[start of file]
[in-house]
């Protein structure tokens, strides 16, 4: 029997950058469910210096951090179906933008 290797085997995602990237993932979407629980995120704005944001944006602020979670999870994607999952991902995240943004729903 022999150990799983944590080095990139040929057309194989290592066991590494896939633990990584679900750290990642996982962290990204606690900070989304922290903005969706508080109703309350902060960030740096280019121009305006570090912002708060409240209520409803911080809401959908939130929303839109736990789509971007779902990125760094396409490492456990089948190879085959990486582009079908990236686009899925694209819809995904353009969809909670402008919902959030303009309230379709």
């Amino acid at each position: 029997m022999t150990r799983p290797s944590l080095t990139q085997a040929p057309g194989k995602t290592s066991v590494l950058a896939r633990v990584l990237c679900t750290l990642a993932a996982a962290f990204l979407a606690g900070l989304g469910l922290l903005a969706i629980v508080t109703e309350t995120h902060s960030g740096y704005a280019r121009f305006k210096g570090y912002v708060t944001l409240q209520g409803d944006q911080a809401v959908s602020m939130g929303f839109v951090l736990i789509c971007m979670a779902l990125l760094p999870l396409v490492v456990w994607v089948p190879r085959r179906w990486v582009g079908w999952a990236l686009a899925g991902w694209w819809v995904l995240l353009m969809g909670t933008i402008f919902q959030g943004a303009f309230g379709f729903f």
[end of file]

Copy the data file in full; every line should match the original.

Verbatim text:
[in-house]
């Protein structure tokens, strides 16, 4: 029997950058469910210096951090179906933008 290797085997995602990237993932979407629980995120704005944001944006602020979670999870994607999952991902995240943004729903 022999150990799983944590080095990139040929057309194989290592066991590494896939633990990584679900750290990642996982962290990204606690900070989304922290903005969706508080109703309350902060960030740096280019121009305006570090912002708060409240209520409803911080809401959908939130929303839109736990789509971007779902990125760094396409490492456990089948190879085959990486582009079908990236686009899925694209819809995904353009969809909670402008919902959030303009309230379709």
């Amino acid at each position: 029997m022999t150990r799983p290797s944590l080095t990139q085997a040929p057309g194989k995602t290592s066991v590494l950058a896939r633990v990584l990237c679900t750290l990642a993932a996982a962290f990204l979407a606690g900070l989304g469910l922290l903005a969706i629980v508080t109703e309350t995120h902060s960030g740096y704005a280019r121009f305006k210096g570090y912002v708060t944001l409240q209520g409803d944006q911080a809401v959908s602020m939130g929303f839109v951090l736990i789509c971007m979670a779902l990125l760094p999870l396409v490492v456990w994607v089948p190879r085959r179906w990486v582009g079908w999952a990236l686009a899925g991902w694209w819809v995904l995240l353009m969809g909670t933008i402008f919902q959030g943004a303009f309230g379709f729903f």